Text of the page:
Big Data isn’t just Hadoop and in-memory anymore. Big data technologies and tools have grown significantly over the past few years — so much so that it’s hard to keep up with them.
If you’d like to get up to snuff and are primarily interested in open source solutions, I recommend this CIOL.com column by Virenda Gupta, senior vice president at Huawei Technologies India.
He discusses new open source solutions in the areas of Big Data processing, analytics and mining. He also addresses Big Data virtualization, where he sees a shortage of comprehensive platforms.
- Spark improves data processing speeds on Hadoop by allowing the same data to be processed multiple times.
- Storm supports streaming process in real time.
These solutions are starting to attract attention, so it’s nice to have those short explanations in mind for pieces like this GigaOm article about AMPLab, which created Spark:
“…Spark, has taken the data-processing world by storm as a faster, easier and more flexible framework for a wide variety of tasks. Spark’s creators and backers promised it can tackle everything from batch process to stream processing and SQL queries to machine learning jobs, without the performance and overhead complexity of tools such as MapReduce and Storm.”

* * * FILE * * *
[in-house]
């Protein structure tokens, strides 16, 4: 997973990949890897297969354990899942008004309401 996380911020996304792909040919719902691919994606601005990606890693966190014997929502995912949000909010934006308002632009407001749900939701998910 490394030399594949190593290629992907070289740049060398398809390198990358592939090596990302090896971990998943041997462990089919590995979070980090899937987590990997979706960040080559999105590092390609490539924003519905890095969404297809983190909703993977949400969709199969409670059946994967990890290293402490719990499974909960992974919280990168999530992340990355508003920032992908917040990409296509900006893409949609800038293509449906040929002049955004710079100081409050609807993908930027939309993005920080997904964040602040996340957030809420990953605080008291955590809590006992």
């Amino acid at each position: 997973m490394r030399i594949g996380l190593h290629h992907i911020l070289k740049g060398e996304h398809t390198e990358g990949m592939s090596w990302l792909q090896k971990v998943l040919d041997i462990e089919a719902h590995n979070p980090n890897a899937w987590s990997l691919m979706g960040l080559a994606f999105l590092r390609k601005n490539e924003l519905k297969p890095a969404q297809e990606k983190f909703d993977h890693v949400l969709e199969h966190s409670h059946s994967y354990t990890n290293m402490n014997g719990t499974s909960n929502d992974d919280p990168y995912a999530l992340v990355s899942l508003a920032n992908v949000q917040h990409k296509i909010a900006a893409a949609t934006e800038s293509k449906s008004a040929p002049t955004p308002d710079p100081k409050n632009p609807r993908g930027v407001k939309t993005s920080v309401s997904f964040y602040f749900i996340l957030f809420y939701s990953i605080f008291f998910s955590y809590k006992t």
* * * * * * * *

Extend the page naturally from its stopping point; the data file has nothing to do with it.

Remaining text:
Perhaps even more significantly, the article points out that even Hadoop vendors are “falling all over themselves to support it.”
Since Spark is all about improving data processing speeds, one of the feats AMPLab is trying to accomplish is “making big data really small,” the article states. That means storing more data in a smaller footprint, which means you’d get the same amount of data for less memory.
It’s had impressive results with a new in-memory database project called Succinct. GigaOm reports that Succinct “blew away” MongoDB, Cassandra and HyperDex in storage efficiency, fitting 123 gigabytes of raw data onto 64 gigabytes of RAM. Now, I am no technologist, but even I know that’s impressive.
The article does a nice job of explaining how it achieves that goal, so rather than repeat it, I’ll let you read it there. It also looks at other AMPLab projects, including how the lab is working with doctors to improve speeds on DNA sequencing.
Loraine Lawson is a veteran technology reporter and blogger. She currently writes the Integration blog for IT Business Edge, which covers all aspects of integration technology, including data governance and best practices. She has also covered IT/Business Alignment and IT Security for IT Business Edge. Before becoming a freelance writer, Lawson worked at TechRepublic as a site editor and writer, covering mobile, IT management, IT security and other technology trends. Previously, she was a webmaster at the Kentucky Transportation Cabinet and a newspaper journalist. Follow Lawson at Google+ and on Twitter.